A Career in Software Testing Allows you to be creative
I’ve worked with testers who do the basic minimum to get the job done.
Then there are the superstars.
Working on software quality will mean that you’ll have to think of unique and creative ways to ‘break’ the software you’re testing.
If you’re functionally testing software, trying to think ‘outside the box’ and ways to generate exceptions can be fun.
Let you test cases be your canvas and your keyboard be your paintbrush.
Software Testing is a good career if you thrive working under tight deadlines and pressure
Some people love working under tight deadlines and pressure.
If you like this kind of challenging environment then a career in software testing may be for you.
Nobody likes stress…yuck, but pressure can be quite good as it allows you to challenge yourself.
It sometimes can bring out the best in people.
Can become a freelancer after several years of experience
As mentioned above, a career in software testing has a large scope. Many Permanent employees at some stage may want to consider offering freelance consultancy services.
The market for contract workers, especially within software development has always been buoyant. Especially in the UK, Europe and the United States.
You can work from home
Unlike many other roles, software testing may allow you to work from home. This will depend on your organisation.
With technology and the ability to connect to systems via virtualisation, I’ve found that quite a number of firms are allowing their staff to work from home on a regular basis.
I’ve also been quite fortunate that I’ve been able to work from home (even prior to Covid-19).
This has allowed me to spend more time with family and reduce commute time.
Always in Demand: Software is here to stay and not going anywhere
In my software testing career, if I’ve ever needed to take a break, it was because I wanted to, not because of lack of work.
There will always be a demand for software testers even with automation and artificial intelligence (AI).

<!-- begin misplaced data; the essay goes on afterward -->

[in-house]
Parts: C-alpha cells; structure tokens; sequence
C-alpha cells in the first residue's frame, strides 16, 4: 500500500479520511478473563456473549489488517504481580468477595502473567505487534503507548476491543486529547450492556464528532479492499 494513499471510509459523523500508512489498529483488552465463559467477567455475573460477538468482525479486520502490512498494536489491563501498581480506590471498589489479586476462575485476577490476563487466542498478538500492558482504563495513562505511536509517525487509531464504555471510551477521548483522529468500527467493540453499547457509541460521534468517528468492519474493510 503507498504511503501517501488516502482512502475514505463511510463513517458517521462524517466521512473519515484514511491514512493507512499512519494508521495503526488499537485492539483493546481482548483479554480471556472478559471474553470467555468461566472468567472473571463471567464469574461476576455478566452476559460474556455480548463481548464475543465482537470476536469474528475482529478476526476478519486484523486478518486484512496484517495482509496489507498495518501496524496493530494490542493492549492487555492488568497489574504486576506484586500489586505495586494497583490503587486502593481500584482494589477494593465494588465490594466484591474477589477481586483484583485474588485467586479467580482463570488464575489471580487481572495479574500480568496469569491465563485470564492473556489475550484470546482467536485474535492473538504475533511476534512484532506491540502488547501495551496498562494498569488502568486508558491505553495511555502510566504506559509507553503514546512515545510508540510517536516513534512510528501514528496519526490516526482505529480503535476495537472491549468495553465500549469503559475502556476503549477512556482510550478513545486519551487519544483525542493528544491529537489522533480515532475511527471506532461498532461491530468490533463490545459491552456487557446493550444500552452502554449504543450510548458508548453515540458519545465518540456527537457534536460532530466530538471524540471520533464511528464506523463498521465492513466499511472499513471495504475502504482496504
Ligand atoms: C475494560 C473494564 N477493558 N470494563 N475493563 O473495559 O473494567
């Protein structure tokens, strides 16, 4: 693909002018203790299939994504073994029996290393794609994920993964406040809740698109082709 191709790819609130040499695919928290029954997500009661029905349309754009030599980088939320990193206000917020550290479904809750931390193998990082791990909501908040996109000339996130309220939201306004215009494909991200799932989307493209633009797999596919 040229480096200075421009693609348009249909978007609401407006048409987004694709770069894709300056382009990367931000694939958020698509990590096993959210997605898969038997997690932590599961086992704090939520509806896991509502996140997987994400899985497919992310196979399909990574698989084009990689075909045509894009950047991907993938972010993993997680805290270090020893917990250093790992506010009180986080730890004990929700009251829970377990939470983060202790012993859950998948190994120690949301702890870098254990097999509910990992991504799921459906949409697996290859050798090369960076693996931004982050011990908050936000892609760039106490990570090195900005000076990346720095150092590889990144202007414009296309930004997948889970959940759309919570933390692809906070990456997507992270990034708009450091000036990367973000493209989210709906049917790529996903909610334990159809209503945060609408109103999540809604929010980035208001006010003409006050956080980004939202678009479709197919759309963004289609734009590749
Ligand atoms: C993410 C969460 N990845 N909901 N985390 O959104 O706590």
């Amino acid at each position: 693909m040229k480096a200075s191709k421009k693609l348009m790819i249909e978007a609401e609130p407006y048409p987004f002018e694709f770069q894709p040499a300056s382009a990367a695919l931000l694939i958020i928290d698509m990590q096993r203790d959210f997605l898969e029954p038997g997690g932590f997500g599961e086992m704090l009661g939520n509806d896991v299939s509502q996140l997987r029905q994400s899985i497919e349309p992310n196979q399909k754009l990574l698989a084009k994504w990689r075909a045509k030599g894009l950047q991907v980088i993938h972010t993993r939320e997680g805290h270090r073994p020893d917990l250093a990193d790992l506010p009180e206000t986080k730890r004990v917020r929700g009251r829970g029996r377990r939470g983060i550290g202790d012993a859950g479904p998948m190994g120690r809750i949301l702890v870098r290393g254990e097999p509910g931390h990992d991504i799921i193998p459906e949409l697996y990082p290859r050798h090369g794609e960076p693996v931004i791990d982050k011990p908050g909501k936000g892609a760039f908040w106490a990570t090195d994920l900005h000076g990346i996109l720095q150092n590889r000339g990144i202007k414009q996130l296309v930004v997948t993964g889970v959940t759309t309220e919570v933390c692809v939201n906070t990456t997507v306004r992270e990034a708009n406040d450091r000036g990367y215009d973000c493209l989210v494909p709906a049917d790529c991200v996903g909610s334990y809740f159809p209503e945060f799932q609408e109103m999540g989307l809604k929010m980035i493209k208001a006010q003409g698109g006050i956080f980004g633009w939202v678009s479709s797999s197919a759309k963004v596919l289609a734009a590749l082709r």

The Software testing industry is just getting bigger and bigger and not about to decline any time soon.
With automation, you may want to look at which direction the industry is heading, BUT the scope in terms of a career is still huge.
I’ve come across many myths about software testing over the years. Some of them are downright laughable but I’ll try and keep a straight face when I attempt to explain them.
Software testers get paid less than Software Developers
I already mentioned this above and I personally don’t think you need to worry about this too much.
Software testing is ‘boring’
The Cambridge dictionary defines boring as “not interesting or exciting”.
It’s quite a relative term.
I find baking cakes boring (probably because Im lousy at it) but eating them exciting. Yet a baker may love baking cakes.
Like anything in life, it depends.
I’ll be honest, there are some parts of the job I do find tedious but there are others which really excite me.
This is why I say you should always pick something to your strengths. That way you’ll always have an element of enjoyment and fun.
I cant answer this question for you but what I would suggest is that you take a look at what a software tester does and then work out if there are elements of this career that you feel you’ll like.
Let me make it abundantly clear.
Getting into the Software testing industry isn’t going to be all unicorns and rainbow.
In fact. it’s probably going to be quite an uphill task at first.
You’d expect that anyway when starting any career.
Software testing IS a client facing industry. Your end user is your client.
This could be an external OR internal department in your organisation.
There’s lots to learn, lots of pressure.
However, it’s a very rewarding career knowing that you’ve helped in improving the quality of a piece of software that could affect someone’s life.
So the $64 million question?
Yes, software testing is a great career. It has a fantastic scope for growth, pays well and is rewarding. You must however look at the skill sets required and role description to understand if it’s something you’ll enjoy for the long term.